13. 13.
    Axelson O, Hane M, Hogstedt C: Current aspects of solvent-related disorders. In: Developments in Occupational Medicine, p 237, Zenz C (ed.), Year Book Medical Publishers, Chicago, 1980.Google Scholar
  14. 14.
    Baker EL Jr: Epidemiologic issues in neurotoxicity research. Neurobehav Toxicol Teratol 7:293, 1985.PubMedGoogle Scholar
  15. 15.
    Baker EL: Organic solvent neurotoxicity. Annu Rev Public Health 9:233, 1988.Google Scholar
  16. 16.
    Baker EL, Fine LJ: Solvent neurotoxicity. J Occup Med 28:126, 1986.PubMedGoogle Scholar
  17. 17.
    Baker EL, Landrigan PJ, Barbour AG, et al: Occupational lead poisoning in the United States: Clinical and biochemical findings related to blood lead levels. Br J Ind Med 36:314, 1979.PubMedGoogle Scholar
  18. 18.
    Baker EL, Feldman RG, White RF, et al: Occupational lead neurotoxicity: A behavioral and electrophysiological evaluation. Study design and year one results. Br J Ind Med 41:352, 1984.PubMedGoogle Scholar
  19. 19.
    Baker EL, Letz R, Fidler A: A computer-administered neurobehavioral evaluation system for occupational and environmental epidemiology. J Occup Med 27: 206, 1985.PubMedGoogle Scholar
  20. 20.
    Baker EL Jr, Smith TJ, Landrigan PJ: The neurotoxicity of industrial solvents: A review of the literature. Am J Ind Med 8:207, 1985.PubMedGoogle Scholar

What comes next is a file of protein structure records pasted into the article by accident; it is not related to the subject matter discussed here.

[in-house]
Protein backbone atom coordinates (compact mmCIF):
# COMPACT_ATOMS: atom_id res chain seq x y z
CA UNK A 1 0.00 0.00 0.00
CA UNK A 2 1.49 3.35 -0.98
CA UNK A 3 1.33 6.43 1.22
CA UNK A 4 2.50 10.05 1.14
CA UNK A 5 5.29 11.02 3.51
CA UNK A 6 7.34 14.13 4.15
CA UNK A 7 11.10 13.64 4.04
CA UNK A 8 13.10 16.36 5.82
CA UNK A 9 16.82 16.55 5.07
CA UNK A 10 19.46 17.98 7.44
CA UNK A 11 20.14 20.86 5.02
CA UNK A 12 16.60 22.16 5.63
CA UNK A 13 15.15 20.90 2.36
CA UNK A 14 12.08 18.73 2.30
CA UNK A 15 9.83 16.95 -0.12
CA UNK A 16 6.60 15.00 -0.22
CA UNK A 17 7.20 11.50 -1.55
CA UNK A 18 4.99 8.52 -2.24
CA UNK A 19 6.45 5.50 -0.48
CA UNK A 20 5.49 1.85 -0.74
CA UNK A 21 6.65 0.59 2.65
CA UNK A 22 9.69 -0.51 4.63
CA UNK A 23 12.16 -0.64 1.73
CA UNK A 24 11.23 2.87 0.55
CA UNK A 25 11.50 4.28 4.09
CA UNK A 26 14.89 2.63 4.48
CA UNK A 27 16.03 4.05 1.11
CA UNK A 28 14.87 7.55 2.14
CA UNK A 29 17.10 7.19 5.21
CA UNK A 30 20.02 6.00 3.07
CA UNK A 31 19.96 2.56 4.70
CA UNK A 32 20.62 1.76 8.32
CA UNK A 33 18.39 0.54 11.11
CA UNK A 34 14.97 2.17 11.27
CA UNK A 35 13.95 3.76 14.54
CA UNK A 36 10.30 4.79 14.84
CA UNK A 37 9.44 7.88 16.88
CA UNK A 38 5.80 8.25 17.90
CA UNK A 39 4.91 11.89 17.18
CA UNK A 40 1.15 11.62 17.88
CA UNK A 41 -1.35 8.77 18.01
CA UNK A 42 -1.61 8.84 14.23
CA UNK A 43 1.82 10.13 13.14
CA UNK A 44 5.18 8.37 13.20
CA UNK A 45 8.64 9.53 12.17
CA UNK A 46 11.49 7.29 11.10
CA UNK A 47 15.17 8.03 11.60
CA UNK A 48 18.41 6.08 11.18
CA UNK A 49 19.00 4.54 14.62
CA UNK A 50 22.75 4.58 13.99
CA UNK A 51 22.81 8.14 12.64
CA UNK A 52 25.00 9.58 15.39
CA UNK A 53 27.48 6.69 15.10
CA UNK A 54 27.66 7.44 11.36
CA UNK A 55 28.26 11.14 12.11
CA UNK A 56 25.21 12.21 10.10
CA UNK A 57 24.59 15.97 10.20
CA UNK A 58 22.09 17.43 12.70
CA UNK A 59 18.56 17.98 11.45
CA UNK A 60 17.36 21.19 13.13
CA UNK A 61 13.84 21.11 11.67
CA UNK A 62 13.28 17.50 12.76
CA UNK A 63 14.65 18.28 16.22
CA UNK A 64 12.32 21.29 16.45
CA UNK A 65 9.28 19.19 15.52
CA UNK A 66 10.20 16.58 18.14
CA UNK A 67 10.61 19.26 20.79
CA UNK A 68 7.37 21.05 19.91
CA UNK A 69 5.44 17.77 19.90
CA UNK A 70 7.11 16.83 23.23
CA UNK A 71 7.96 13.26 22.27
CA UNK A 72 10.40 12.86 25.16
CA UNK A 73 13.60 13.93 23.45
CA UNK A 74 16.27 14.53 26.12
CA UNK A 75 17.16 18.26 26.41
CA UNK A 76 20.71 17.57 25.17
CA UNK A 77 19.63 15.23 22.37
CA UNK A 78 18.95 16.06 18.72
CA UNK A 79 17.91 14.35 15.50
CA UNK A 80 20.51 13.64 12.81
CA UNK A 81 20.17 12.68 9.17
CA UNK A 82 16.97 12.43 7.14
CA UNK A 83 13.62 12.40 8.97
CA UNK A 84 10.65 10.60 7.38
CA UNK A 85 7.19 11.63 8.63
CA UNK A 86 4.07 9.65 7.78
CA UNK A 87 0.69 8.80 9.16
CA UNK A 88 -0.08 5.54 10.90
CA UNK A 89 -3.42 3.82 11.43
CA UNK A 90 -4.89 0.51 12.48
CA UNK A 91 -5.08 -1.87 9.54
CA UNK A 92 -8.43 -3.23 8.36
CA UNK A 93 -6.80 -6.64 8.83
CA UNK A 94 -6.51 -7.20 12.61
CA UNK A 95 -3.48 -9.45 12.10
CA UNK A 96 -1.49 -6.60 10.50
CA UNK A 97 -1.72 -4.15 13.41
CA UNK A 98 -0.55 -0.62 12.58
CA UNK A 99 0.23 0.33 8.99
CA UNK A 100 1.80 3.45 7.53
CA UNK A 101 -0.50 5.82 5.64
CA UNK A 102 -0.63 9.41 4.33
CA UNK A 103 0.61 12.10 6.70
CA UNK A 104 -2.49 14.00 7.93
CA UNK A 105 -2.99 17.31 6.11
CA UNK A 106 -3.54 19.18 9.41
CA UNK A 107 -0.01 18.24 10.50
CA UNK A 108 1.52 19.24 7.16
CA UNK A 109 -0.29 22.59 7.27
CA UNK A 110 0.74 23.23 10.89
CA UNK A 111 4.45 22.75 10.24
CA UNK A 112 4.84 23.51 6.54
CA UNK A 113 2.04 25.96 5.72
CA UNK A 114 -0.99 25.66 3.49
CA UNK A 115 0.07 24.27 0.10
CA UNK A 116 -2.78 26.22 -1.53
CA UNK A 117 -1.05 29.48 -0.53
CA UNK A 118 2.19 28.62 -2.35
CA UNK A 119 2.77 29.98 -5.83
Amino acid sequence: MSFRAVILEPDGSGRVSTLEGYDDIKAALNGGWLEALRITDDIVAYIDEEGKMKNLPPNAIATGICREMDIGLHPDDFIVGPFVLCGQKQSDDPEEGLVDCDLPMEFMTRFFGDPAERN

21. 21.
    Baker EL, White RF, Pothier LJ, et al: Occupational lead neurotoxicity: Improvement in behavioural effects after reduction in exposure. Br J Ind Med 42: 507, 1985.PubMedGoogle Scholar
  22. 22.
    Baker EL, Letz RE, Eisen EA, et al: Neurobehavioral effects of solvents in construction painters. J Occup Med 30:116, 1988.PubMedGoogle Scholar
  23. 23.
    Bayley N: Bayley Scales of Infant Development, The Psychological Corporation, New York, 1969.Google Scholar
  24. 24.
    Bellinger D, Needleman HL, Leviton A, et al: Early sensory-motor development and prenatal exposure to lead. Neurobehav Toxicol Teratol 6:387, 1984.PubMedGoogle Scholar
  25. 25.
    Bellinger D, Leviton A, Needleman HL, et al: Low-level lead exposure and infant development in the first year. Neurobehav Toxicol Teratol 8:151, 1986.PubMedGoogle Scholar
  26. 26.
    Bellinger D, Leviton A, Waternaux C, et al: Longitudinal analyses of prenatal and postnatal lead exposure and early cognitive development. N Engl J Med 316:1037, 1987.PubMedGoogle Scholar
  27. 27.
    Bellinger D, Leviton A, Waternaux C, et al: Low-level lead exposure, social class, and infant development. Neurotoxicol Teratol 10:497, 1988.PubMedGoogle Scholar
  28. 28.
    Bellinger D, Leviton A, Waternaux C, et al: Lead, IQ, and social class. Int Epidemiology 18:180, 1989.Google Scholar
  29. 29.